An old Chinese proverb has it, "To eat well requires an adventurous spirit." -John Thorne (foreword to An Omelette and a Glass of Wine)
Sometimes you come across recipes that you really believe in. For me, oddly enough, this recipe for parsley juice is one of those recipes. I don't know why I'm so taken with it; I'm not really a juice person, nor do I go out of my way to order smoothies (my logic being that if I'm going to drink a calorie-stuffed beverage, it might as well be a milkshake or a cocktail). Perhaps I've simply gone a little crazy at the end of the year; if so, I blame both my dissertation and the disappointing course evaluations I received from my students. But I'm also willing to bet that that this juice just might be my it's-never-too-late-to-fix-it response to all the sugary pies, crumbly cakes and pieces of bacon that I managed to consume on a regular basis this past year. Whatever the cause, you can consider this recipe my Christmas gift to you.
And, truly, nothing could be simpler or more satisfyingly green. Flat-leaf (Italian) parsley meets an apple, a frozen banana, a handful of strawberries, lemon juice and honey. It's a no-nonsense kind of recipe that doesn't require you to pull each and every leaf from the parsley stems. Instead, after a quick trim, the stems can be thrown into the blender with everything else. In a matter of minutes, you have a tall glass of a pulpy green juice, flecked with red bits from the skin of the apple. Although interesting is hardly the most exciting or adequately descriptive word on the planet, this juice can be described in no better way. Truth be told, the flavor may take some getting used to, especially if you aren't accustomed to drinking kale or spinach smoothies (thanks to our CSA box, the Greek and I have begun having these for breakfast on a regular basis). But what I like most about this drink is that, unlike a lot of healthy drinks, this one doesn't attempt to hide the magic ingredient that gives it both its flavor and health benefits. The parsley, part grassy, part lemony sweet, is the star of the show.
My inspiration for this recipe came from Seamus Mullen's Hero Food, which I first read about in goop back in the spring. I was immediately taken with Mullen's philosophy--what we eat plays a role in how we feel--although, in a way, given today's food and health obsessed culture, this message was nothing new. What I liked about his approach, however, was that he was both using food and identifying certain ingredients to combat rheumatoid arthritis. While I myself am not currently a sufferer of this illness, my grandmother, grandfather and mother all are and, since Mother's Day was fast approaching, I decided to send both the book and a nice bottle of Spanish olive oil their way. As these things disappointingly tend to go, the book largely remained unused until my arrival. Now that I'm here, however, I'm happily forcing parsley juice down everybody's throats, making sure that we're all getting a dose of this natural medicine. And you know what? I think it's working! My mother, after drinking a big glass of this, even said that she felt less pain the next day.
Health benefits aside--Vitamin A, C, antioxidants, potassium, the herb's status as a natural diuretic--I also felt that this is the kind of recipe you all might want to have in your arsenal after a few solid days of cookie-consuming, stuffing-yourself-with-comfort-and-joy fun. Consider it the follow-up post to my post-Thanksgiving arugula and pea soup. On my end, I first made this after a few days of carelessly eating Grandma's fudge and rolling/sampling meatballs with my mother...I again made it after baking cookies and preparing crepes with leeks simmered in cream with ham...To put it mildly, we all need a little detox at this time of year: even those of us without joint pain could use a glass of 100% good stuff. If for nothing else, at least to balance out our eggnog consumption.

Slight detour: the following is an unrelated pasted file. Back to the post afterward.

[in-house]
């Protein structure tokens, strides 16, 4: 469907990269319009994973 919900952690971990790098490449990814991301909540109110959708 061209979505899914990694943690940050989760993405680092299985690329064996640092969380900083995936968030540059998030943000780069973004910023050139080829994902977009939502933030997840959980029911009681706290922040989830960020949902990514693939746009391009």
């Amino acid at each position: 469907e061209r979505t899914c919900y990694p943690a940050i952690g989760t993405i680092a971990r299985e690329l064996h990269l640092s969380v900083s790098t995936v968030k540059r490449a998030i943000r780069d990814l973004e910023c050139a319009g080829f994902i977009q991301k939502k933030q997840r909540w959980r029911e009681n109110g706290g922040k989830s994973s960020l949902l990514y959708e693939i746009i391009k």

yields about 2-3 servings, depending on the size of the glasses
inspired by Seamus Mullen's Hero Food
The first time I made this juice, I followed the recipe to the letter, adding only an apple, lemon juice, honey, water, ice and fresh grated ginger to the parsley. Although I really liked the tartness of the juice (my main problem with most juices is that they can be sickly sweet), both the Greek and my mother were mutinous, drinking it with pained looks on their faces and calling for more honey and, in general, more sweet things. I decided to be accommodating the second time around and revamped the recipe, adding more natural sweeteners and holding the ginger (mainly because I forgot to add it). As with most recipes, this one can be endlessly played with. I've wondered what a half-parsley, half-kale smoothie would taste like, what the addition of frozen/fresh raspberries or blueberries would do to it. Even different types of apples would affect the flavor; I used a Gala, but a Pink Lady or a Granny Smith might bring back the tartness in a really pleasurable way.
1 bunch fresh Italian parsley, stems trimmed ever so slightly
1 apple, cored and cut into quarters
1 frozen banana
a handful of fresh (or frozen) strawberries
juice of 1 lemon
2 tablespoons honey
1/2 cup water + a few ice cubes (plus a few extra cubes for serving)
-Clean the parsley, rinsing it under cold water, and then shake the excess water off. Trim the stems (I would suggest cutting off only an inch or two of the stems).
-Add the parsley, apple, banana, strawberries, lemon juice, honey, water and ice to a blender.
-Process until all the ingredients are mixed well and relatively smooth (as I mentioned, the juice may be quite pulpy, having more the texture of a smoothie than juice).
-Pour into serving glasses and, if desired, add a few extra ice cubes.